The spooky hawk-moth

� Tony Bartholomew 07802 400651'
� Tony Bartholomew 07802 400651'

by Jeannie Swales

Witches and ghosts may rule supreme tonight, but for genuine spookiness, it’s hard to beat the death’s-head hawk-moth.

Quite apart from its sinister appearance – how could nature have come up with something so akin to a human skull on its thorax? – it exhibits various other macabre characteristics. It squeaks loudly when irritated or threatened, a sound achieved by expelling air from its pharynx. A squeak may not sound particularly spooky, but coming from a moth? Chilling.

And it preys on the cuddliest and most human-friendly of all insects, the honey bee, raiding beehives for honey. It’s believed to be able to move around the hives undisturbed by mimicking the scent of the bee.

Understandably, this collection of characteristics, coupled with its cloaking wings, has made the death’s-head hawk-moth a potent cultural symbol. In recent years, it’s become familiar to many people through the book and movie The Silence of the Lambs, by Thomas Harris. In the book, the killer places the pupa of a Mexican black witch moth in the mouths of his victims. In the movie, the black witch was replaced by the death’s-head, presumably for increased dramatic effect.

But way before FBI agent Clarice Starling got in on the act, the death’s-head was inspiring fear. English entomologist Edward Newman (1801-1876) commented on its squeak: “However, let the cause of the noise be what it may, the effect is to produce the most superstitious feelings among the uneducated, by whom it is always regarded with feelings of awe and terror.”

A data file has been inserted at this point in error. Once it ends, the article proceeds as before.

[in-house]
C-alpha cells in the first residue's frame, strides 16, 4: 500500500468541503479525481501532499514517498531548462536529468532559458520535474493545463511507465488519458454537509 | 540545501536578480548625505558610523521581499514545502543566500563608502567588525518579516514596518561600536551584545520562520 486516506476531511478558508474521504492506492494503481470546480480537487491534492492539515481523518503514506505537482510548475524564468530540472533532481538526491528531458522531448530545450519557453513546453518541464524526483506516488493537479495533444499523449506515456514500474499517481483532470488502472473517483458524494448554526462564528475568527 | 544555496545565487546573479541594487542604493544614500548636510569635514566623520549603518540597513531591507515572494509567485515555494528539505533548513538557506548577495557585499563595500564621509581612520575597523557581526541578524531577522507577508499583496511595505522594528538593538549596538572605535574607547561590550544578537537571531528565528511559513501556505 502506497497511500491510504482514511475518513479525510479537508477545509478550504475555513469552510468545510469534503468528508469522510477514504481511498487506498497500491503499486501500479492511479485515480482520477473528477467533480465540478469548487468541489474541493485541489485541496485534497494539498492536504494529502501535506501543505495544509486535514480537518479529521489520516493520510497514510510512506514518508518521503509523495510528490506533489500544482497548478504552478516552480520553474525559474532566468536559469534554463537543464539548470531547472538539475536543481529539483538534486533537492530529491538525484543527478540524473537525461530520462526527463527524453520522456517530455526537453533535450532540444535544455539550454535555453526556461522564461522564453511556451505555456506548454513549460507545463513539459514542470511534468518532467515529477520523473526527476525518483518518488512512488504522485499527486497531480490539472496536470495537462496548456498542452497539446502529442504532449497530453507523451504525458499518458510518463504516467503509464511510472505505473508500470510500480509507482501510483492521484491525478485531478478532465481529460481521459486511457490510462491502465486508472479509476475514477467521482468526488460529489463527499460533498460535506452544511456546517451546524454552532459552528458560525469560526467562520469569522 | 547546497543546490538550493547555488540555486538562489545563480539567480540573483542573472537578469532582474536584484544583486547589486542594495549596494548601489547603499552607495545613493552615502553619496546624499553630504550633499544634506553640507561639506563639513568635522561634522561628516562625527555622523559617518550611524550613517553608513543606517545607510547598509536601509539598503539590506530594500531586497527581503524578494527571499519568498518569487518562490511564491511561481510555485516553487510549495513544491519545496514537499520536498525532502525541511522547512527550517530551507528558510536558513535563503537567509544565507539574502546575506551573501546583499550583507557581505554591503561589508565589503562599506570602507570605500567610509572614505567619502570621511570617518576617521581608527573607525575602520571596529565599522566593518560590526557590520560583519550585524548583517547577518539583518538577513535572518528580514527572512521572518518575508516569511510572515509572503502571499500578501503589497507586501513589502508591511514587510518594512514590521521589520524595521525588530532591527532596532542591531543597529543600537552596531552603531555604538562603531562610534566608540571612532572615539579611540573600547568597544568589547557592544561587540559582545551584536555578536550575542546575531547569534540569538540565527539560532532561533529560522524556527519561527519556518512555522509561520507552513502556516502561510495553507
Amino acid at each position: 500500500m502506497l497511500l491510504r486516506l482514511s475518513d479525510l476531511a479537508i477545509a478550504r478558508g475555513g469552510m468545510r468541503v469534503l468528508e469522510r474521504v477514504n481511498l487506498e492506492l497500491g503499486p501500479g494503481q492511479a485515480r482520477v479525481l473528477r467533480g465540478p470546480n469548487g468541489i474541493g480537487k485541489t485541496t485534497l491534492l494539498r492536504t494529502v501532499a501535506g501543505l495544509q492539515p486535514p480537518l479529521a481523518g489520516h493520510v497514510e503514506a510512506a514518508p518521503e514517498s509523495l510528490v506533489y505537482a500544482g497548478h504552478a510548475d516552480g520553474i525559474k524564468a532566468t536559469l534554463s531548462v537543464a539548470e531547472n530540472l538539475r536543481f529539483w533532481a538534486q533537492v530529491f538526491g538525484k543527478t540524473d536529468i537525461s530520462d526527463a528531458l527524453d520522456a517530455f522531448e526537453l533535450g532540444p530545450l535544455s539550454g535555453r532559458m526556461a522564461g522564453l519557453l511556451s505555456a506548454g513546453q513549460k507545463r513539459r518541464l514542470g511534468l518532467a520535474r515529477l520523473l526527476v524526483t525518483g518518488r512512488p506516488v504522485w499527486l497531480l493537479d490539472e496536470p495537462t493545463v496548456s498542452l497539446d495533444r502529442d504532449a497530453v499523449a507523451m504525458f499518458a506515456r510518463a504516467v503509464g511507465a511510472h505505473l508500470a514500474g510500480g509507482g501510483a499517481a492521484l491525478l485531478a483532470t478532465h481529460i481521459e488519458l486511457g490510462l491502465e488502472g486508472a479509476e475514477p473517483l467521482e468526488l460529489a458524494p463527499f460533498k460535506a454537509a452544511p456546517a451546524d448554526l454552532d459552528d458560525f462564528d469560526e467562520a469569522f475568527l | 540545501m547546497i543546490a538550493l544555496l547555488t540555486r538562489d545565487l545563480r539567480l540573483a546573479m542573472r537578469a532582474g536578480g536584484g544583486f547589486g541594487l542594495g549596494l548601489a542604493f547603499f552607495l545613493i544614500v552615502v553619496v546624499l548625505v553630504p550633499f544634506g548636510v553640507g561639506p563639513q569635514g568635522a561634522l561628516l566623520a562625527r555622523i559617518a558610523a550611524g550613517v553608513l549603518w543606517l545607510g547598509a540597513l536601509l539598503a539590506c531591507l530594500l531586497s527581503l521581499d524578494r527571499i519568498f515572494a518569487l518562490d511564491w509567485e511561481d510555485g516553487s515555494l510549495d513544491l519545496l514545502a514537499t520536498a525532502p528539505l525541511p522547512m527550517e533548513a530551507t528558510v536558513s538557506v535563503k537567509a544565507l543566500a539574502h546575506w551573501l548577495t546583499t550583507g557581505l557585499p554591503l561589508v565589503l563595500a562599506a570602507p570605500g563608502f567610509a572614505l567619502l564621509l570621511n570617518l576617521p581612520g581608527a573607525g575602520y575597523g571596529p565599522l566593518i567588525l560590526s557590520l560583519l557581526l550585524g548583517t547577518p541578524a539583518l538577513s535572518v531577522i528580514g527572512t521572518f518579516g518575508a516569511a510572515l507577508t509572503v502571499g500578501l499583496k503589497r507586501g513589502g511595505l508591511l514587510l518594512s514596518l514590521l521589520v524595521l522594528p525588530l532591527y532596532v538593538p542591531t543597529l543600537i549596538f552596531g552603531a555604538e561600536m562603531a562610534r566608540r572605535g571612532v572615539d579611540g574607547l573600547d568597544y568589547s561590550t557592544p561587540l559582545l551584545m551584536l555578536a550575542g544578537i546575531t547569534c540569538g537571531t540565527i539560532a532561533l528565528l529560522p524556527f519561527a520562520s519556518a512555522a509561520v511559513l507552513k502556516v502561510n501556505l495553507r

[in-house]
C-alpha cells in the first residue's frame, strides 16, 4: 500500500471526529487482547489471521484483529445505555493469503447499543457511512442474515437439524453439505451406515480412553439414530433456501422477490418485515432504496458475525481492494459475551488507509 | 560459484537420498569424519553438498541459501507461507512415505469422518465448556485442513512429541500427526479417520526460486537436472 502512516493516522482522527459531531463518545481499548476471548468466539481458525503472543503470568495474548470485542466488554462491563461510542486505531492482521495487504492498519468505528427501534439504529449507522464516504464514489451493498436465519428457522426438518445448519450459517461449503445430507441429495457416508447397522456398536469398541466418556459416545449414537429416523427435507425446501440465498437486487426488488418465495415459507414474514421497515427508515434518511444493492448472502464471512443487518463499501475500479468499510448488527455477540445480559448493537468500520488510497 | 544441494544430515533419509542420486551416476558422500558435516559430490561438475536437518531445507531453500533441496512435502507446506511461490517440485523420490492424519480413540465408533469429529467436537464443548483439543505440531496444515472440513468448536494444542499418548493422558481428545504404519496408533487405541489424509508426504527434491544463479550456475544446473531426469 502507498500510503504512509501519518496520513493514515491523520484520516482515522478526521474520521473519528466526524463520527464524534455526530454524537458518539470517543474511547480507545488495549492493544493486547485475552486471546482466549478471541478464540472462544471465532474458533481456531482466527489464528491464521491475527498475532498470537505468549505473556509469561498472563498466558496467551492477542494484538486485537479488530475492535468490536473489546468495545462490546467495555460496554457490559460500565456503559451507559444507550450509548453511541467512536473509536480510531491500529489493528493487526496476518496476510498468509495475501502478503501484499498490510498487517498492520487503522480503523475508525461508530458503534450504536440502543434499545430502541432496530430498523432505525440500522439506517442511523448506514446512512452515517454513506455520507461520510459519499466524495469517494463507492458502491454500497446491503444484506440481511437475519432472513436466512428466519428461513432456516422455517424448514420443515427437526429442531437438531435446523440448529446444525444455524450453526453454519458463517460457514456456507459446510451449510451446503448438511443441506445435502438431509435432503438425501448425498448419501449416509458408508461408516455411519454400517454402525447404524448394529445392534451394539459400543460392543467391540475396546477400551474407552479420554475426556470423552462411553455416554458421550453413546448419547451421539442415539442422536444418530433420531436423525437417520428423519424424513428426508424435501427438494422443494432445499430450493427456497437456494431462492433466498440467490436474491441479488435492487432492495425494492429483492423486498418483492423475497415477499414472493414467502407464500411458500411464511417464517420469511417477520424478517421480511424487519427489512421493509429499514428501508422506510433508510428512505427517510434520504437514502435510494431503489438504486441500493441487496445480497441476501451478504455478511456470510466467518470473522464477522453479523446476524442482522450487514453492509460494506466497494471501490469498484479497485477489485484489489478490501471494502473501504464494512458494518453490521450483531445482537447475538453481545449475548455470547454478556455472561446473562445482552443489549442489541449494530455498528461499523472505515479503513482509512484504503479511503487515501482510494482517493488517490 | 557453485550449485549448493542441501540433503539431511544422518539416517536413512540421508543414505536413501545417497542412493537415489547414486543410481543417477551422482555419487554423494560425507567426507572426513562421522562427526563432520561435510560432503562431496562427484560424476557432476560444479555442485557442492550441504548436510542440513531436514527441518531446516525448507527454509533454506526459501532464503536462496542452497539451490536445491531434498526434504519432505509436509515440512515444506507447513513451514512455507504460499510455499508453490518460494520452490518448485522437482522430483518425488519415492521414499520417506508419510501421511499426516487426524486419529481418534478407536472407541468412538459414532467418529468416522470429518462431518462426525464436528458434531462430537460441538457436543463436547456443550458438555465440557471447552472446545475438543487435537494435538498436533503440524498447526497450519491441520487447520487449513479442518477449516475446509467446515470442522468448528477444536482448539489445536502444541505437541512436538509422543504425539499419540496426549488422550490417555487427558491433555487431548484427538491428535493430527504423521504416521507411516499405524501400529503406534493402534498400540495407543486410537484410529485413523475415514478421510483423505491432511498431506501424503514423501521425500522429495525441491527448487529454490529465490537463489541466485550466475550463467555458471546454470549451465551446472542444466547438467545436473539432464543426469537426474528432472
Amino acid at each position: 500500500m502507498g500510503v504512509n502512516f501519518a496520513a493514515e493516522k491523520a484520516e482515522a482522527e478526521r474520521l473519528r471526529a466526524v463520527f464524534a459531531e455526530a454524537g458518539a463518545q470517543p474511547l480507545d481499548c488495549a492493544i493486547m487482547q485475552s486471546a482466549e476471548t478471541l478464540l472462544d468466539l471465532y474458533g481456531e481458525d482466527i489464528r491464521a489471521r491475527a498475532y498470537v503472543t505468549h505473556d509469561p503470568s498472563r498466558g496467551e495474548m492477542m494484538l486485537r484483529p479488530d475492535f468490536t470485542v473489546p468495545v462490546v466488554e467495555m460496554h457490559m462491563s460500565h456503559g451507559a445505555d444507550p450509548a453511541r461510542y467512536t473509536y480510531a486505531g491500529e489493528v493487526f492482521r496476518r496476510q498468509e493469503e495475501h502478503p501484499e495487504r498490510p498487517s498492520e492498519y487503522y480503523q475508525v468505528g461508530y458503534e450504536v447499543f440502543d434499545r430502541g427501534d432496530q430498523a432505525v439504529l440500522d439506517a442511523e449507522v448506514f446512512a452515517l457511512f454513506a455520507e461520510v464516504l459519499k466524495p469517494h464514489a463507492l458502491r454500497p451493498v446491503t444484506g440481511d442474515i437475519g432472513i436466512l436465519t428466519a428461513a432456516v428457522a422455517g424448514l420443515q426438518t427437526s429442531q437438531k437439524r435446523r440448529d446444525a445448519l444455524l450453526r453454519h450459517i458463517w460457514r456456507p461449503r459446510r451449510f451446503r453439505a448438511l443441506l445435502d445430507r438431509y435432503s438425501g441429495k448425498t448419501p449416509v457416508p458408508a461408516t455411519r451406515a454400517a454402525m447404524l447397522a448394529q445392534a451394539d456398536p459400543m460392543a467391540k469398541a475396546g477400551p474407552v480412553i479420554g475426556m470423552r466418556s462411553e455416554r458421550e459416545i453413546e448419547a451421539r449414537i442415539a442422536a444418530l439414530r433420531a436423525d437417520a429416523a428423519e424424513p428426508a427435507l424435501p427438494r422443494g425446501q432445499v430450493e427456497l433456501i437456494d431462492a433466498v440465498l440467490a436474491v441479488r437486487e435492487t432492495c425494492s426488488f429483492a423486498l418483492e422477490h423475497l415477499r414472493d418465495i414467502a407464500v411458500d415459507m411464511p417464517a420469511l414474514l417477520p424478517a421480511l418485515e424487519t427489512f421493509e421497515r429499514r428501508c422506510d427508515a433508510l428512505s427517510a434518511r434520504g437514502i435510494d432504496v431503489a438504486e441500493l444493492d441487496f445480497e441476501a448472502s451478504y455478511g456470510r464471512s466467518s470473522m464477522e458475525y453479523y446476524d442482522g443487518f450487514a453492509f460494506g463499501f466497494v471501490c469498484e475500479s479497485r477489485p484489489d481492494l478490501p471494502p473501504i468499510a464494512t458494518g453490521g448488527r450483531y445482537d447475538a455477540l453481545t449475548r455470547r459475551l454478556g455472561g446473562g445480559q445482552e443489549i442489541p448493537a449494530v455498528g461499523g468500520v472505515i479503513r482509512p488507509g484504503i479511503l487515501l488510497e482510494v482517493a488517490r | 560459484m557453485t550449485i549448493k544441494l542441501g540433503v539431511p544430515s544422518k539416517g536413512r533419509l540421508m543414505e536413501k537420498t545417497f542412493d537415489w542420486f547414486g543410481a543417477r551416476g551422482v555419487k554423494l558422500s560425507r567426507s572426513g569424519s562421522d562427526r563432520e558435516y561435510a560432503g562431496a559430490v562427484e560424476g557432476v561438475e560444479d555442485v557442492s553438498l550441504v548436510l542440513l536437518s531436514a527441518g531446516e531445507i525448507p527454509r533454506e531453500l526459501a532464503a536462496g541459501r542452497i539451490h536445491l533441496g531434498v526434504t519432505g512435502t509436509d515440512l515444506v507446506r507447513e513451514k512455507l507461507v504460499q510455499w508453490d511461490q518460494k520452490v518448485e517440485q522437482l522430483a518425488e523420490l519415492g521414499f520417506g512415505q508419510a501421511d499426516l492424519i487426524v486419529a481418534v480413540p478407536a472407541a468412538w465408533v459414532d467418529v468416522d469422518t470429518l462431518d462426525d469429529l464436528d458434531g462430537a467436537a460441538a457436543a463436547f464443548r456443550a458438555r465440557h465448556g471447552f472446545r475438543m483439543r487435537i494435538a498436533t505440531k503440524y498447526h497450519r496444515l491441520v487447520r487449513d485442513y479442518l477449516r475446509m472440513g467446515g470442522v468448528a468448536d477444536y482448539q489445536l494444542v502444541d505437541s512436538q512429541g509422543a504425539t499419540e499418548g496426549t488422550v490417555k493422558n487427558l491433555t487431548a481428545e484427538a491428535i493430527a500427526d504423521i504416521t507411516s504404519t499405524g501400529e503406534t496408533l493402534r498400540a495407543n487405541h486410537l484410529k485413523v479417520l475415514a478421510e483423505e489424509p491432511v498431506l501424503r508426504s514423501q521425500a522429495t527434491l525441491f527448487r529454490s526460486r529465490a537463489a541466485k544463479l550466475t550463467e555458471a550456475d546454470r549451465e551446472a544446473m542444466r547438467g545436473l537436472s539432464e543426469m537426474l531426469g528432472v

Horror writers Edgar Allen Poe and Bram Stoker both use the moth to dramatic effect – in the latter’s book Dracula, set partly in Whitby, the vampire sends them to the hapless Renfield to eat.

The moth’s binomial name, Acherontia atropos, derives from Greek mythology. Acheron is the river of pain in the underworld and Atropos is the Fate who cuts the thread of life.

The death’s-head hawk-moth isn’t native to this country, but a few do reach here each year. Our pictured specimens are probably Victorian, and from the entomology section of the Scarborough Collections, the name given to all the museum objects collected by the Borough of Scarborough, and now in the care of Scarborough Museums Trust. They have inevitably become a little faded over the years: to get a sense of the sheer size and beauty of the real thing – and to hear that famous squeak! – pay a visit to the Natural History Museum website here:

Happy Hallowe’en from all at Scarborough Museums Trust!